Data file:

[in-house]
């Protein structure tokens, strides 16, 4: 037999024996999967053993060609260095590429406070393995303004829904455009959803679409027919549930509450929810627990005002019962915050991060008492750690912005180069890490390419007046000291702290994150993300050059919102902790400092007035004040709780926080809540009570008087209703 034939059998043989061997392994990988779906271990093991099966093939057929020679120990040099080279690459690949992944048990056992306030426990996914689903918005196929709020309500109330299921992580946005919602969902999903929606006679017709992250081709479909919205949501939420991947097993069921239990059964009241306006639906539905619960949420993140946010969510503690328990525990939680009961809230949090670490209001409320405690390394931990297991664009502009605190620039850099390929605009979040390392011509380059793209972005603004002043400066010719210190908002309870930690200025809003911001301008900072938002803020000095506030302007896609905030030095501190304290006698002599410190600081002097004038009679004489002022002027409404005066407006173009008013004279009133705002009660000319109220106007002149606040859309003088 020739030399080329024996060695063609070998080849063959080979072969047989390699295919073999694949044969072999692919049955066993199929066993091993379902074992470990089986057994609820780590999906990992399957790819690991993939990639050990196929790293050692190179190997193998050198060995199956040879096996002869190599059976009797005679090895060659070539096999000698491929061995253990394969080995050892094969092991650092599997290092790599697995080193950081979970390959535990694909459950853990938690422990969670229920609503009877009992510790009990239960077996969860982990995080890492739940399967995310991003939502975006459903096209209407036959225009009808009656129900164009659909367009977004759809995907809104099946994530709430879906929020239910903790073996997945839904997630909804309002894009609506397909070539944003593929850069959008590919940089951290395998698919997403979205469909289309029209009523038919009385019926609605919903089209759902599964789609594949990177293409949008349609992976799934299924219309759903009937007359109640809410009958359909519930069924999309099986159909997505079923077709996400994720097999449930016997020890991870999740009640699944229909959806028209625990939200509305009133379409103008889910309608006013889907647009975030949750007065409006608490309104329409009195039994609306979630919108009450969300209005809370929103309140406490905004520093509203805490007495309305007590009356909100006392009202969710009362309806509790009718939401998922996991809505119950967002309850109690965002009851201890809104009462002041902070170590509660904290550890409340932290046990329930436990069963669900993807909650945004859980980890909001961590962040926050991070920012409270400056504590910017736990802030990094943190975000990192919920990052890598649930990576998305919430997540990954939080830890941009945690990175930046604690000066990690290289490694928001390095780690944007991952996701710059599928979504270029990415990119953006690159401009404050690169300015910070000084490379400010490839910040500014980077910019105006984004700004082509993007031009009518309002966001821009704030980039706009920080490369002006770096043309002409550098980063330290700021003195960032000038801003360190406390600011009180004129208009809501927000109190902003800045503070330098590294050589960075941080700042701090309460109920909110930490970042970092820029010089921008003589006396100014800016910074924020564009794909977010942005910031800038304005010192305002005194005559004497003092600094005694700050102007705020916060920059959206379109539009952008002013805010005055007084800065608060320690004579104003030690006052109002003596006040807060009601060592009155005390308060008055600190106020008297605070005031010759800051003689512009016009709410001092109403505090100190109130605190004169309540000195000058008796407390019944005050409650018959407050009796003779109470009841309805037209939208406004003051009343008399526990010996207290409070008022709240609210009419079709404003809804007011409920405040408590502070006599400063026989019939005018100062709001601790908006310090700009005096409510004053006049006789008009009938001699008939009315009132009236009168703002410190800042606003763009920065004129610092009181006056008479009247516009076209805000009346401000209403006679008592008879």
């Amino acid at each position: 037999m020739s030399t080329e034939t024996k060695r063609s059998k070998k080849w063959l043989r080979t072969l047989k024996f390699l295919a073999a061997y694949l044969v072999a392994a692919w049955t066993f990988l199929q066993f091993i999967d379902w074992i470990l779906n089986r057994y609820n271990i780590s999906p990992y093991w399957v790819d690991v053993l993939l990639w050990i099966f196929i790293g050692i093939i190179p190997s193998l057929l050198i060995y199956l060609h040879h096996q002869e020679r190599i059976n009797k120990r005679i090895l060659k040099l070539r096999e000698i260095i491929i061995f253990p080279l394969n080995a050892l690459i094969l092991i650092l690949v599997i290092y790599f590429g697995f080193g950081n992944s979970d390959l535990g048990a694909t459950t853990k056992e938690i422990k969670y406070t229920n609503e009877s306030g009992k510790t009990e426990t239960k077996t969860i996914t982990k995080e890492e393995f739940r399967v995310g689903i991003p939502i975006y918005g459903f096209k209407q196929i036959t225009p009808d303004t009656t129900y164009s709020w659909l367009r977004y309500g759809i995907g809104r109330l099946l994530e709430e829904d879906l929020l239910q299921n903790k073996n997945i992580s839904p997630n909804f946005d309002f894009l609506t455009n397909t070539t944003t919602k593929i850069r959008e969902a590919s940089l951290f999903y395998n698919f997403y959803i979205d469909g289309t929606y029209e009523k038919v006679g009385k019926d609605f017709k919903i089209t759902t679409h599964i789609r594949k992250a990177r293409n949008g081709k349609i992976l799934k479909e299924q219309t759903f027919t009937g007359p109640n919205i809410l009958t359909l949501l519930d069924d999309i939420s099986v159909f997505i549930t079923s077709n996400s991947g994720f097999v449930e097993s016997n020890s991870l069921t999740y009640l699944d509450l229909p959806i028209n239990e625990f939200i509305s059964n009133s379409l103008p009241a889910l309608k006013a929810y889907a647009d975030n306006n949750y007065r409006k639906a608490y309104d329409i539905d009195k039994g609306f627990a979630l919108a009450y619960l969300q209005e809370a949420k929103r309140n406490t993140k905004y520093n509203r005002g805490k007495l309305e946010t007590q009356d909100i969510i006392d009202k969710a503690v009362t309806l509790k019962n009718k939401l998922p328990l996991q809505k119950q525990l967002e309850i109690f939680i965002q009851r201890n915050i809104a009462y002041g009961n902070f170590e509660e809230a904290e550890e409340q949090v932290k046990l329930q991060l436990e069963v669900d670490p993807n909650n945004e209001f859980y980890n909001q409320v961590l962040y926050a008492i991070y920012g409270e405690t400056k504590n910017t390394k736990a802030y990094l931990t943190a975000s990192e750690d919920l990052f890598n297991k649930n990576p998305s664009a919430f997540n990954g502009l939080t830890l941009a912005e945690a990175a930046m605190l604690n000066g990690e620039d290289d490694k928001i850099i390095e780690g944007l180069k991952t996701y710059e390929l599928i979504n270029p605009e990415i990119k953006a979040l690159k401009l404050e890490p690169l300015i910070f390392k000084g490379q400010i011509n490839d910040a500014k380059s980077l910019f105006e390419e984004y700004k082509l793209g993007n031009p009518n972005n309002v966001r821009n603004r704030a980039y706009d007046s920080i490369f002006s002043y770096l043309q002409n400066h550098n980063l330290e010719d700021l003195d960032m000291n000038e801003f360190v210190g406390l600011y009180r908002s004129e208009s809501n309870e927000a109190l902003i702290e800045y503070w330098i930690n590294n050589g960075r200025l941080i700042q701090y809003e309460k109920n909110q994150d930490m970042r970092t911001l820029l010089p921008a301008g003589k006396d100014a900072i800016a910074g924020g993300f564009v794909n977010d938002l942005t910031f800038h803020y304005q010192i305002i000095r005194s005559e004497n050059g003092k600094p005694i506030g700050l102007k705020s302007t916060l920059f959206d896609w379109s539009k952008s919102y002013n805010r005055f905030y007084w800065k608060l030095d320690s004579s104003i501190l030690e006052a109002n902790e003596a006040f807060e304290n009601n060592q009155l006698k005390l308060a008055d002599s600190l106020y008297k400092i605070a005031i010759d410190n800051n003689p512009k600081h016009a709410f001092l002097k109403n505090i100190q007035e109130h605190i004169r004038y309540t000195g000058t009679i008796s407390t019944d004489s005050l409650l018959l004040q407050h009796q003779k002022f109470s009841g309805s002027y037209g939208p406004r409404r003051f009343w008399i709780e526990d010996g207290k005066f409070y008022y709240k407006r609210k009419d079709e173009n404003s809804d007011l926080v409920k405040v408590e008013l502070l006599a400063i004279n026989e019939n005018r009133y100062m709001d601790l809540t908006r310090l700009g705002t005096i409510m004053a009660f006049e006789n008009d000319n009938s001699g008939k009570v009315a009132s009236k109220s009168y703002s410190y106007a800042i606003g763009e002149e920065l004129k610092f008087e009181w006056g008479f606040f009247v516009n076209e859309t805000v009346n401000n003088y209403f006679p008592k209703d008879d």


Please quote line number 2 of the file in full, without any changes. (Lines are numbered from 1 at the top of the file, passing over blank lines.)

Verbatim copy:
């Protein structure tokens, strides 16, 4: 037999024996999967053993060609260095590429406070393995303004829904455009959803679409027919549930509450929810627990005002019962915050991060008492750690912005180069890490390419007046000291702290994150993300050059919102902790400092007035004040709780926080809540009570008087209703 034939059998043989061997392994990988779906271990093991099966093939057929020679120990040099080279690459690949992944048990056992306030426990996914689903918005196929709020309500109330299921992580946005919602969902999903929606006679017709992250081709479909919205949501939420991947097993069921239990059964009241306006639906539905619960949420993140946010969510503690328990525990939680009961809230949090670490209001409320405690390394931990297991664009502009605190620039850099390929605009979040390392011509380059793209972005603004002043400066010719210190908002309870930690200025809003911001301008900072938002803020000095506030302007896609905030030095501190304290006698002599410190600081002097004038009679004489002022002027409404005066407006173009008013004279009133705002009660000319109220106007002149606040859309003088 020739030399080329024996060695063609070998080849063959080979072969047989390699295919073999694949044969072999692919049955066993199929066993091993379902074992470990089986057994609820780590999906990992399957790819690991993939990639050990196929790293050692190179190997193998050198060995199956040879096996002869190599059976009797005679090895060659070539096999000698491929061995253990394969080995050892094969092991650092599997290092790599697995080193950081979970390959535990694909459950853990938690422990969670229920609503009877009992510790009990239960077996969860982990995080890492739940399967995310991003939502975006459903096209209407036959225009009808009656129900164009659909367009977004759809995907809104099946994530709430879906929020239910903790073996997945839904997630909804309002894009609506397909070539944003593929850069959008590919940089951290395998698919997403979205469909289309029209009523038919009385019926609605919903089209759902599964789609594949990177293409949008349609992976799934299924219309759903009937007359109640809410009958359909519930069924999309099986159909997505079923077709996400994720097999449930016997020890991870999740009640699944229909959806028209625990939200509305009133379409103008889910309608006013889907647009975030949750007065409006608490309104329409009195039994609306979630919108009450969300209005809370929103309140406490905004520093509203805490007495309305007590009356909100006392009202969710009362309806509790009718939401998922996991809505119950967002309850109690965002009851201890809104009462002041902070170590509660904290550890409340932290046990329930436990069963669900993807909650945004859980980890909001961590962040926050991070920012409270400056504590910017736990802030990094943190975000990192919920990052890598649930990576998305919430997540990954939080830890941009945690990175930046604690000066990690290289490694928001390095780690944007991952996701710059599928979504270029990415990119953006690159401009404050690169300015910070000084490379400010490839910040500014980077910019105006984004700004082509993007031009009518309002966001821009704030980039706009920080490369002006770096043309002409550098980063330290700021003195960032000038801003360190406390600011009180004129208009809501927000109190902003800045503070330098590294050589960075941080700042701090309460109920909110930490970042970092820029010089921008003589006396100014800016910074924020564009794909977010942005910031800038304005010192305002005194005559004497003092600094005694700050102007705020916060920059959206379109539009952008002013805010005055007084800065608060320690004579104003030690006052109002003596006040807060009601060592009155005390308060008055600190106020008297605070005031010759800051003689512009016009709410001092109403505090100190109130605190004169309540000195000058008796407390019944005050409650018959407050009796003779109470009841309805037209939208406004003051009343008399526990010996207290409070008022709240609210009419079709404003809804007011409920405040408590502070006599400063026989019939005018100062709001601790908006310090700009005096409510004053006049006789008009009938001699008939009315009132009236009168703002410190800042606003763009920065004129610092009181006056008479009247516009076209805000009346401000209403006679008592008879």